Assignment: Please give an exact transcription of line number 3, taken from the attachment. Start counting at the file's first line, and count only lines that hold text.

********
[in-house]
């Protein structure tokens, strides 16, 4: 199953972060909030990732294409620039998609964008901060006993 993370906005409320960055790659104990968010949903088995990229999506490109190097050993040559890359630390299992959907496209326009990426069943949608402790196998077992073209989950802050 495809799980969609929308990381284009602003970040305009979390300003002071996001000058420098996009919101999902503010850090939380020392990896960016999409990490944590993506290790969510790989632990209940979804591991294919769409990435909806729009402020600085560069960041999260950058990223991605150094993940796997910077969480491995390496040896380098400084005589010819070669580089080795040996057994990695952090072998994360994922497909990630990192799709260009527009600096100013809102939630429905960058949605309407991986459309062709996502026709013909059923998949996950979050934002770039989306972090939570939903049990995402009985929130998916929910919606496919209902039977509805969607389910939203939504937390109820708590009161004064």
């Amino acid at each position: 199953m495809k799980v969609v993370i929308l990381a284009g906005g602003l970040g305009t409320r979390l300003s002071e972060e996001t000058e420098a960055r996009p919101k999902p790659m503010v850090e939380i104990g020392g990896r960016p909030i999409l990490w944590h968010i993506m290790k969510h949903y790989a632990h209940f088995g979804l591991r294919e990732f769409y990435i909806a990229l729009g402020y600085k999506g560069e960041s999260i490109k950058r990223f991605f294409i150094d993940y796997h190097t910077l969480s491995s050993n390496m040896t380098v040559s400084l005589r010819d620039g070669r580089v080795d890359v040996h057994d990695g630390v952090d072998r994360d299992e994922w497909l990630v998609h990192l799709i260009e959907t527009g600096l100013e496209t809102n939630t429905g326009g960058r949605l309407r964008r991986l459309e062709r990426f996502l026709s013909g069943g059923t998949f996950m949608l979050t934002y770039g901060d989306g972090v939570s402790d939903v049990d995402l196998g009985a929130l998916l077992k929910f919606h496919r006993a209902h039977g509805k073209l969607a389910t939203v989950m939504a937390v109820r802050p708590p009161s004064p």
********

């Amino acid at each position: 199953m495809k799980v969609v993370i929308l990381a284009g906005g602003l970040g305009t409320r979390l300003s002071e972060e996001t000058e420098a960055r996009p919101k999902p790659m503010v850090e939380i104990g020392g990896r960016p909030i999409l990490w944590h968010i993506m290790k969510h949903y790989a632990h209940f088995g979804l591991r294919e990732f769409y990435i909806a990229l729009g402020y600085k999506g560069e960041s999260i490109k950058r990223f991605f294409i150094d993940y796997h190097t910077l969480s491995s050993n390496m040896t380098v040559s400084l005589r010819d620039g070669r580089v080795d890359v040996h057994d990695g630390v952090d072998r994360d299992e994922w497909l990630v998609h990192l799709i260009e959907t527009g600096l100013e496209t809102n939630t429905g326009g960058r949605l309407r964008r991986l459309e062709r990426f996502l026709s013909g069943g059923t998949f996950m949608l979050t934002y770039g901060d989306g972090v939570s402790d939903v049990d995402l196998g009985a929130l998916l077992k929910f919606h496919r006993a209902h039977g509805k073209l969607a389910t939203v989950m939504a937390v109820r802050p708590p009161s004064p």